4 Port Rapid Cigarette USB Car Charger With 5V 6.8A
I got it from ebay dealer: smile_cc
- DC Input: 12-24V
- DC output: 5V/6.8A
- Product Size: 66.54*37.84*32.4mm
- Power consumption when idle is 3.7mA from 12V and 2.4mA from 24V
- All USB outputs is coded as Apple 2.4A
- All USB outputs are in parallel.
- There is a blue led behind at the front.
- Weight: 27.3g
- Length: 72mm
- Front: 32.4 x 38mm
A USB output can deliver more than 4A, this means no individual port protection.
Running all port in parallel the maximum output current is around 7.6A with a nearly flat car battery.
The same is true for a full car battery.
But the output current is lower when using 24V
With a total of 3.5A load it works down to about 5.5V.
The unloaded input current is fairly low.
I did this test at 6.8A and the charger could handle that.
The temperature photos below are taken between 30 minutes and 60 minutes into the one hour test.
M1: 50.4°C, HS1: 72.9°C
M1: 50.8°C, HS1: 70.4°C
Noise at 0.5A output is 6mV rms and 76mVpp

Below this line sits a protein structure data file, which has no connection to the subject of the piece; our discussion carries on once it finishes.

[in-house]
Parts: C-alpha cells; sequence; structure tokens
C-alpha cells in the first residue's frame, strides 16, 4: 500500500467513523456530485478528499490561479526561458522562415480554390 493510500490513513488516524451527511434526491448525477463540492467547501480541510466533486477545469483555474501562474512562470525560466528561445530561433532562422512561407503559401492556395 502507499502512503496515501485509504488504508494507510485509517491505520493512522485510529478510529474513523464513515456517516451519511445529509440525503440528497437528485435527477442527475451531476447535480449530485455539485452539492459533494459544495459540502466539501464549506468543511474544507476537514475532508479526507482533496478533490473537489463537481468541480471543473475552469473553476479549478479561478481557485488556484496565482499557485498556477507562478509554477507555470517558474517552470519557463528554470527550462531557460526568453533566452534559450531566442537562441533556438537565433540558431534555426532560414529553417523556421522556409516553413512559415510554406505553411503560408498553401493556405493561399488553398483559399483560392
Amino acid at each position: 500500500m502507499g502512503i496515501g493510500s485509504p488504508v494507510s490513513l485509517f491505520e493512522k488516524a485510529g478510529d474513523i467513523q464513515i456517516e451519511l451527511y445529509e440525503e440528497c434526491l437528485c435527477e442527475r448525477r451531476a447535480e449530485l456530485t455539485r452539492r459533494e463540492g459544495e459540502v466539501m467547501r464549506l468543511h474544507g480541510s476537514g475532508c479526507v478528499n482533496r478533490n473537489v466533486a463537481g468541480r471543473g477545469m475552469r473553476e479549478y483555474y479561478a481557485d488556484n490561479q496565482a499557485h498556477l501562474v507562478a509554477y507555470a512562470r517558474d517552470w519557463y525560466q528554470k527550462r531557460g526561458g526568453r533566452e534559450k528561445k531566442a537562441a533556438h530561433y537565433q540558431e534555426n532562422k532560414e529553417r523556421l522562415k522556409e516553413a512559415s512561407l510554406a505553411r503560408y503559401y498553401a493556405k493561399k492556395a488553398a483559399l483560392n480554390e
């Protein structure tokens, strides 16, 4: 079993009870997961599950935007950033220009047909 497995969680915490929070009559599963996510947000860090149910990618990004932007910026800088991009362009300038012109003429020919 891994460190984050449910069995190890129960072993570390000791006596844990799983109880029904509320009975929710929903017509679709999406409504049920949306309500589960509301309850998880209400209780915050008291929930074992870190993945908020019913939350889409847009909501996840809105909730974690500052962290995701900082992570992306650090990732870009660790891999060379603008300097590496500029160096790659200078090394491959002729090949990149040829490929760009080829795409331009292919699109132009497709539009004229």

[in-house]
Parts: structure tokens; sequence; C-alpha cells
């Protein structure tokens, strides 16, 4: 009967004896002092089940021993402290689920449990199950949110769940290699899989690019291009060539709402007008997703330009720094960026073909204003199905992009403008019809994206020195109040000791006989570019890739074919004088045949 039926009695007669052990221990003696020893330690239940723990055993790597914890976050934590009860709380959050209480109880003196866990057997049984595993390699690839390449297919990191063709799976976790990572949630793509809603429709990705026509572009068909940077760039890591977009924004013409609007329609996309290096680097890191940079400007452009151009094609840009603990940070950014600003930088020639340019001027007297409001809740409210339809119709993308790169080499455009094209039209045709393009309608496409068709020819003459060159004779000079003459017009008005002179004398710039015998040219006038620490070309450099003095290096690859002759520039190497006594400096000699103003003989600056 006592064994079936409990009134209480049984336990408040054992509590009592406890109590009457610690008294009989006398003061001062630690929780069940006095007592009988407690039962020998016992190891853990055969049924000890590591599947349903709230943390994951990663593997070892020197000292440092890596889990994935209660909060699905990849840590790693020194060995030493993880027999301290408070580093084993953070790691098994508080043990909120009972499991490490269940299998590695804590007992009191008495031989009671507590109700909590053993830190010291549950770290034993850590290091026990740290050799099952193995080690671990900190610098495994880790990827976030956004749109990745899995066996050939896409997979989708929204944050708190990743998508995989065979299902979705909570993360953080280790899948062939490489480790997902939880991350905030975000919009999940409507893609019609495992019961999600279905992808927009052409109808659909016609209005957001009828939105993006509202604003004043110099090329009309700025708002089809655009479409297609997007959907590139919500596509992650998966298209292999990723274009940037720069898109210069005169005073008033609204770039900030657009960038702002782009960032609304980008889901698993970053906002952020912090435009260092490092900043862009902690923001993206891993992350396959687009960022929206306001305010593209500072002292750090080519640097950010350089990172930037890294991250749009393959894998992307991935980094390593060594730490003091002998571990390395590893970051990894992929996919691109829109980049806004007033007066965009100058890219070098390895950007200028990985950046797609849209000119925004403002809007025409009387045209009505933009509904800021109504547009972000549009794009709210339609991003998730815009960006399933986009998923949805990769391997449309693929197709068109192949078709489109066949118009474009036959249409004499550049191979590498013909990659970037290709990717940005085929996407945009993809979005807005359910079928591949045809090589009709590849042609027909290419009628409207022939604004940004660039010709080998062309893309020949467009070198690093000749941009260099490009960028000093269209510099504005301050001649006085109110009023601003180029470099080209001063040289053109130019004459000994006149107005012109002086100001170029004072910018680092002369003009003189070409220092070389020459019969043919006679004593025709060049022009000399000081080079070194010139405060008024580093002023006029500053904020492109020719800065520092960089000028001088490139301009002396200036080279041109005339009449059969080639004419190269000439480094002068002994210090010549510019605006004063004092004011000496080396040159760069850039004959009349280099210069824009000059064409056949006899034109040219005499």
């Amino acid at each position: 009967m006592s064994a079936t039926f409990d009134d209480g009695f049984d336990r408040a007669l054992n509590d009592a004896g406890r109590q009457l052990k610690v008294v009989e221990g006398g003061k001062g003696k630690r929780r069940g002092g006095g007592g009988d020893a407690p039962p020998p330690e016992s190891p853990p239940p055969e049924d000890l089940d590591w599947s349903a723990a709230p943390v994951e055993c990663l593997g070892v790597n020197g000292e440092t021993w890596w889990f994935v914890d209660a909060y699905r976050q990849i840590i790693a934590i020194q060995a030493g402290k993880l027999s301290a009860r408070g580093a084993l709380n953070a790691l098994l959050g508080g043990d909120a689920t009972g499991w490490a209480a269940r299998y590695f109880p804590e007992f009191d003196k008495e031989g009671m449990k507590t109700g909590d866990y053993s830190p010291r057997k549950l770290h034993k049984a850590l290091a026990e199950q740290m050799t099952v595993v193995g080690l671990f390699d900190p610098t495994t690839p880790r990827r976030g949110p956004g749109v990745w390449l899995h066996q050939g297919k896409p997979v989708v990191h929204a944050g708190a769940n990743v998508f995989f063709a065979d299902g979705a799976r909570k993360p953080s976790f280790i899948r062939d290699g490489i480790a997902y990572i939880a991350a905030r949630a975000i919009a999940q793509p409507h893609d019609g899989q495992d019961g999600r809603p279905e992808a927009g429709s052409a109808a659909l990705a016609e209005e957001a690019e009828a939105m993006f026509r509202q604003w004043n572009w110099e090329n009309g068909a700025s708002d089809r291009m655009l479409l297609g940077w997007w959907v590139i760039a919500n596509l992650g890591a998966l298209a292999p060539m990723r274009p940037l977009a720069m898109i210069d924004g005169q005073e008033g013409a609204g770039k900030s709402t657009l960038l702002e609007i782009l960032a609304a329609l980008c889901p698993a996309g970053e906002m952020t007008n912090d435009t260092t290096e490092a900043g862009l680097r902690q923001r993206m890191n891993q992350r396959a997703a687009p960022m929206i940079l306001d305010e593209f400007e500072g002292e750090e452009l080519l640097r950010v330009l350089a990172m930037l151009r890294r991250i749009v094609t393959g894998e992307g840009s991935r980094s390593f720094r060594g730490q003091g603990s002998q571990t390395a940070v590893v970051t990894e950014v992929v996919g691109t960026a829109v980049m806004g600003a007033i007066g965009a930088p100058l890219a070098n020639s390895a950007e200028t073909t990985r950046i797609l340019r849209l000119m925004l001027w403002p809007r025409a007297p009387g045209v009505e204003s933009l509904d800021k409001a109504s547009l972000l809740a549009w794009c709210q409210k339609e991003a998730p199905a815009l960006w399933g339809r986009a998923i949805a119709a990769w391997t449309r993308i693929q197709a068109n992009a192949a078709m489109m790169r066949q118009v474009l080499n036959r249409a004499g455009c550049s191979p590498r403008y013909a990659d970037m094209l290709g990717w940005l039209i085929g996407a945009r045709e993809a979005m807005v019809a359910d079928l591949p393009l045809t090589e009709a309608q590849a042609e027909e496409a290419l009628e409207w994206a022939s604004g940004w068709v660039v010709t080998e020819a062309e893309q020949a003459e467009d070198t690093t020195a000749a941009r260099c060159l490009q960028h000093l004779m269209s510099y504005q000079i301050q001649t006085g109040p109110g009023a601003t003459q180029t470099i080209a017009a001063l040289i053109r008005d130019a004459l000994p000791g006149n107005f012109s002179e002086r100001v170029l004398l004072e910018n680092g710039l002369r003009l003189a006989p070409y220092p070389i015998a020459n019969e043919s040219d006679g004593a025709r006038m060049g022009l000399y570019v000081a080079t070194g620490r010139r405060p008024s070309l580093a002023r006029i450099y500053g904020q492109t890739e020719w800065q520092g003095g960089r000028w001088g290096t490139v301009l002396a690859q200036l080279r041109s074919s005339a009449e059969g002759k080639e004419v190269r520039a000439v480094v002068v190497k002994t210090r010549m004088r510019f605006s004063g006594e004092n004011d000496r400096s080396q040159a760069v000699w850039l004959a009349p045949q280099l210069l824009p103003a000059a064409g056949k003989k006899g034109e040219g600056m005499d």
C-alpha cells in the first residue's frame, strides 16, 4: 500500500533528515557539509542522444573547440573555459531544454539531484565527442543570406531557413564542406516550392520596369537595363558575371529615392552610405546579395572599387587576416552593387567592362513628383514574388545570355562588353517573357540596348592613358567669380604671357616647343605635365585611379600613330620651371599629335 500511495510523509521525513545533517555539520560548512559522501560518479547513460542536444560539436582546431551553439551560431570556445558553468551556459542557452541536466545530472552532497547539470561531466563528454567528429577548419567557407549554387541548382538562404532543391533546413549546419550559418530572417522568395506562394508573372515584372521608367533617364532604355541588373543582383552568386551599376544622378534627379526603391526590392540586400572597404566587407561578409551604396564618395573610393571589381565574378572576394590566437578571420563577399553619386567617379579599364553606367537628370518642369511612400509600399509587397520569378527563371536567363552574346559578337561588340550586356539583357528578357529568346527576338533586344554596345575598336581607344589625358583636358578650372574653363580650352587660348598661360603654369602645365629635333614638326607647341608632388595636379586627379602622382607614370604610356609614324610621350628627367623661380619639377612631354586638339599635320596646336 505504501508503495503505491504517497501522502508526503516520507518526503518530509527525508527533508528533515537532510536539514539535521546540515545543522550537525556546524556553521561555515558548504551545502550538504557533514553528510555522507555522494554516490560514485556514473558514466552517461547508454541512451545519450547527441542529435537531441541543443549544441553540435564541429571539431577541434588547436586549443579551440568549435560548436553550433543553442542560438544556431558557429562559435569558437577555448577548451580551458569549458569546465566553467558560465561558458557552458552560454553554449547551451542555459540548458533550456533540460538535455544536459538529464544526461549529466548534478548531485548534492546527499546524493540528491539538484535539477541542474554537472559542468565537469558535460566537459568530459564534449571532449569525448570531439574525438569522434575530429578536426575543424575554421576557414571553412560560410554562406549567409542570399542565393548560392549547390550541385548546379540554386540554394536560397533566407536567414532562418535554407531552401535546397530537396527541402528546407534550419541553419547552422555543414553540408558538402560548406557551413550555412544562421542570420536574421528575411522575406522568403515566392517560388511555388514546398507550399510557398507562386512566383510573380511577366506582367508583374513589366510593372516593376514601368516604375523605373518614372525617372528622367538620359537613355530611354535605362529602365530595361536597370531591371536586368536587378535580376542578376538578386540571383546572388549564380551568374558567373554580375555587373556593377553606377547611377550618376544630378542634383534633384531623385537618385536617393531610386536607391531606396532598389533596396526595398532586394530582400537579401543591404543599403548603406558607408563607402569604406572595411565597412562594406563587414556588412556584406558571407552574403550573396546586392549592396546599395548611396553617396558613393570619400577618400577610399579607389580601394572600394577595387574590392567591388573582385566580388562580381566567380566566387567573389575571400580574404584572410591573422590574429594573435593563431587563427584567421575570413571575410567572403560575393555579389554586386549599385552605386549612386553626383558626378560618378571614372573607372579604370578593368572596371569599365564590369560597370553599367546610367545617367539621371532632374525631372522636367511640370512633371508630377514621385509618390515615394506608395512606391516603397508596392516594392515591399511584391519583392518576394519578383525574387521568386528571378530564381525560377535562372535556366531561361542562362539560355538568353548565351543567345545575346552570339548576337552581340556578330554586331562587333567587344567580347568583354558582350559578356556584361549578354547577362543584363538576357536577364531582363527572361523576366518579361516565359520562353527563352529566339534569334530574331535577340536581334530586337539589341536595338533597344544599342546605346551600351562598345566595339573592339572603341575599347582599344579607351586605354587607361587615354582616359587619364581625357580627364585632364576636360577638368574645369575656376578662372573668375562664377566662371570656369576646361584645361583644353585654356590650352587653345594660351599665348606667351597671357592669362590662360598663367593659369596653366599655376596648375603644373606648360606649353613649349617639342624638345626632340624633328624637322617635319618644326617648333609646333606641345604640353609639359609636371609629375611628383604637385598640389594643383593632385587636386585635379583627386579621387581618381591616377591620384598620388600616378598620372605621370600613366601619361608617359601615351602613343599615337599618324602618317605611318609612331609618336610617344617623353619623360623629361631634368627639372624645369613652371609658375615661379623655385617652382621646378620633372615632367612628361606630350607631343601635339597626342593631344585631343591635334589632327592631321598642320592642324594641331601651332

Noise at 0.5A output is 7mV rms and 92mVpp
Noise at 0.5A output is 5mV rms and 55mVpp
A bit pressure on the sides and the front popped loose.
On this side is the inductor, the current ability of the tail input spring is reinforced with a wire.
At the input is a fuse (R1), there is a synchronous switcher IC (U1: GS92A3). The chip is rated for 3V to 28V, this is bit low for 24V car systems, the chip can deliver 8A output.
There is a auto coding chip, but my tester did not detect it. This circuit board also makes it possible to make specific codings with resistors.
This charger is fairly good, especially for a cheap charger, with low output noise and lots of current, but the auto coding is not working correctly and there is no individual port protection. I would not recommend using it on a 24V system.
The charger was supplied by a reader for review.
Read more about how I test USB power supplies/charger
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